An Action Plan for Cape Cod

Part 1.  Are We Better Off?

Part 2.  Sustaining Cape Cod

Part 3.  The Truro Survey

Part  4.  SWOT

Part 5.  Quality-of-Life Indicators
Part 6.  Opportunities for Truro

Part 7.  Confessions to Soothe My Soul and Clean My Dishes

Part 8.  An Academic Chair

Part 9.  A Personal Tool Kit

The Cape Cod Sustainability Scorecard


Perspectives on Sustainability


Sustainability Reference Desk


Articles on Sustainability


Articles on Sustainability Indicators



To download the Cape Cod Sustainability Indicators Report 2003, click here.








An Action Plan to Achieve 
Sustainability on Cape Cod


Part 7.  Confessions to Soothe My Soul
and Clean My Dishes

An Editorial by Glenn Ritt

A confession:  Here’s this editor spouting off about sustaining Cape Cod while he’s cleaning his toilet bowl and shower with some kind of scrubble bubbles, pouring bleach onto his dirty whites, and using dish detergent with long, nasty chemical ingredients -- no less amino acids.

Disconnect time, maybe?

So, before I start advocating the end of manicured lawns kept green with industrial-strength fertilizers and in-ground sprinklers,

I better clean up my own act between the kitchen and bathroom.

Helping me here is Ben Pearson of the Cape Cod National Seashore, who has been reading our stories and called me to share the park service’s sustainability program.

Underscoring his fascinating story: Virtually everything the National Seashore is doing, I can do too.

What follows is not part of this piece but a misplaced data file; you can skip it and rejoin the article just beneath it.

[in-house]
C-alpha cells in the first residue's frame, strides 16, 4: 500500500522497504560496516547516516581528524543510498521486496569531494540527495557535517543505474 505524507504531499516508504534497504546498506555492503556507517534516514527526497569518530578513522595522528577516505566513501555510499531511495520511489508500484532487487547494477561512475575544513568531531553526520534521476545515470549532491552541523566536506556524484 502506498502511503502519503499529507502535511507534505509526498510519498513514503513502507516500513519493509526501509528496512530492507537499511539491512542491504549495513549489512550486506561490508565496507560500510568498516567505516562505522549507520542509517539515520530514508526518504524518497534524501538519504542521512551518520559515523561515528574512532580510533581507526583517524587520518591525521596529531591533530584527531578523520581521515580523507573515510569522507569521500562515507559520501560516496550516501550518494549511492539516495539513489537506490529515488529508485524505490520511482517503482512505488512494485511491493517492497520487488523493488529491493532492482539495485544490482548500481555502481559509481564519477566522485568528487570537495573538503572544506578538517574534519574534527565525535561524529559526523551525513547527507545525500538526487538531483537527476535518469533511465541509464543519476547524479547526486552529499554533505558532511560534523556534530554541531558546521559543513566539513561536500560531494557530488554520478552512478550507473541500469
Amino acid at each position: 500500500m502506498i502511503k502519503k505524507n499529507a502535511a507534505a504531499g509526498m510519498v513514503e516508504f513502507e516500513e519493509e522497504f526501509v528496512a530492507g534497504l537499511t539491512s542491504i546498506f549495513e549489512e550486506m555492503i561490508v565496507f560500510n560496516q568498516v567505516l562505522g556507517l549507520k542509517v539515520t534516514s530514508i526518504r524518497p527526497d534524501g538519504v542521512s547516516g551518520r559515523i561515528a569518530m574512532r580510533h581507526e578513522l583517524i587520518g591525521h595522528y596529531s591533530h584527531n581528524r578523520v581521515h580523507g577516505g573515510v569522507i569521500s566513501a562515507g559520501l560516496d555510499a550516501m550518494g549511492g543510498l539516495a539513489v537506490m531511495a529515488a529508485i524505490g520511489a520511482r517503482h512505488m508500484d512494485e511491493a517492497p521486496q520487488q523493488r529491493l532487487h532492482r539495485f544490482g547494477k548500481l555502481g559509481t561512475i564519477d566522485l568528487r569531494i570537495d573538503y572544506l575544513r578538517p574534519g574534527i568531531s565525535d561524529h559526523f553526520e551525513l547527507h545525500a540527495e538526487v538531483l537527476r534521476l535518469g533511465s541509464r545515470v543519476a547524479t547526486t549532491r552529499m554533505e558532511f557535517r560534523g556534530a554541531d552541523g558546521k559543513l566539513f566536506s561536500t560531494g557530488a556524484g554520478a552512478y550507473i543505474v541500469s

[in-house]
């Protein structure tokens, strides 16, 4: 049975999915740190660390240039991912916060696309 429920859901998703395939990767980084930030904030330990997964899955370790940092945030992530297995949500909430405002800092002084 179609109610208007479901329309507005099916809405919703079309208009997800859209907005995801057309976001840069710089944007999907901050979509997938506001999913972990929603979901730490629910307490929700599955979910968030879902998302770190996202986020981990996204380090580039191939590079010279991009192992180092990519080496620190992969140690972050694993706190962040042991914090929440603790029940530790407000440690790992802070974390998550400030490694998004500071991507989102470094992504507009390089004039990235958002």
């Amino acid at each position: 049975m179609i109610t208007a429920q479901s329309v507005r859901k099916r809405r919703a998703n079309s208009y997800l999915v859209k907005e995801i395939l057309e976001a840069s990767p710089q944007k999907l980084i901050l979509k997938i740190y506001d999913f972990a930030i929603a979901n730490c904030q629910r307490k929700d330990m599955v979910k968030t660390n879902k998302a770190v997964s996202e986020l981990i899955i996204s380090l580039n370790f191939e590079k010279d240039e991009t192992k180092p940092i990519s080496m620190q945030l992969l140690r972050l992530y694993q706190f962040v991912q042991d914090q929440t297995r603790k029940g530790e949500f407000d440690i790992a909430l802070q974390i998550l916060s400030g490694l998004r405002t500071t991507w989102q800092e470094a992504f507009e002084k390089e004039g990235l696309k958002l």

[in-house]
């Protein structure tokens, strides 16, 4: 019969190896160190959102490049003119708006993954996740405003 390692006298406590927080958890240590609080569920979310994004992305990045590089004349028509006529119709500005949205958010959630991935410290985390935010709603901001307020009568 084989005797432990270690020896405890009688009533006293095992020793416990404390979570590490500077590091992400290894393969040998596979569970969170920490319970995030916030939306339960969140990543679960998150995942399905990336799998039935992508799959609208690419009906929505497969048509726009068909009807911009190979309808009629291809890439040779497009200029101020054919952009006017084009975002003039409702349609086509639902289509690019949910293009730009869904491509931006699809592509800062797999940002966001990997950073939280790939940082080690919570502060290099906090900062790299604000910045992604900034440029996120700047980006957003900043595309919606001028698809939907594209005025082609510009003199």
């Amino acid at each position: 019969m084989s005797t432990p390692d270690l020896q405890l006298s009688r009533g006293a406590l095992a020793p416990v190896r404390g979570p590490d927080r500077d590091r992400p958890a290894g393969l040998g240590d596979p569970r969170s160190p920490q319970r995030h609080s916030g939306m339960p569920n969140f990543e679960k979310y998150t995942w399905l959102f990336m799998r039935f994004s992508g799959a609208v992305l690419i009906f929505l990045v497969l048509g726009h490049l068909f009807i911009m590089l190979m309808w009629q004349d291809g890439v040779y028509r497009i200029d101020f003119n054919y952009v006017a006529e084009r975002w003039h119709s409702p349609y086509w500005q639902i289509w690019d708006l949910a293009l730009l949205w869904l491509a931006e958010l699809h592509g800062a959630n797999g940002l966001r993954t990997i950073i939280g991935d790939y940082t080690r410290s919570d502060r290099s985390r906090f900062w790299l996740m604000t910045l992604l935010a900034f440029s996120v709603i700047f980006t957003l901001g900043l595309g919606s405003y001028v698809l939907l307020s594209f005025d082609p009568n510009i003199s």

Here's the list:

  • Don’t use chemical fertilizer on lawns and vegetation.

  • Don’t water lawns.

  • Don’t mow except for fire protection around structures and along roads and trail sides.

  • Use only green or orange-based cleaning supplies.

  • Use only recycled paper products, from toilet paper to hand towels.

  • Use recycled oil for the Seashore’s fleet.

  • Use recycled antifreeze.

  • Burn used oil to heat buildings.

  • Reclaim all antifreeze and oil from the fleet.

  • Use vegetable oil in two-cycle engines such as chain saws.

  • Use biodiesel fuel for every diesel truck and equipment.

What is the bio in biodiesel fuel?

Try soy oil, made from the same ingredient progressively making its presence known in everything from replacements for milk and ice cream to hamburgers and eggs.

Now, soy oil is not quite available at your local supermarket, but green and orange-based cleaning supplies are right there on the shelves of Stop & Shop and Shaw’s, as Ben Pearson emphasized.

OK, so they’re on the bottom shelf surrounded by a dozen other brands with significantly greater shelf space. But they’re there.

And here’s something else that’s either very interesting or coincidental, or both. The real orange juice-based products (which are entirely biodegradable and, as Pearson said, made of nothing “that directly hurts the environment”) are now surrounded by brand names with all kinds of green and orange and yellow colors.

Suddenly citrus is in.

But colors can be deceptive. Some “orange" and "green” products contain the same chemicals as their less attractive ancestors.

So label scanning becomes imperative.

I realized that as I knelt across half an aisle and did lots of reading Monday.

Discovering a spray bottle resplendently boasting an orange rising sun, I read these reassuring ingredients: water, coconut oil, orange oil.

That’s all.

Its pledge: “We’ve worked hard to create products you can feel good about using. [We] clean and shine beautifully,  . . .  yet there is nothing in [our] products that doesn’t exist in nature. They’re safe to use and won’t harm our environment.”

So I plopped down $2.19 for dishwashing liquid, another $2.79 for all-purpose cleaner, and assuaged my conscience on the way home to plan the next sustaining Cape Cod news feature.

It’s a start, for sure.

Next:  Part 8. An Academic Chair

Editor's note:  All of the articles included in "An Action Plan" were published and are copyrighted by the Community Newspapers'  Register, Cape Codder, and Upper Cape Codder.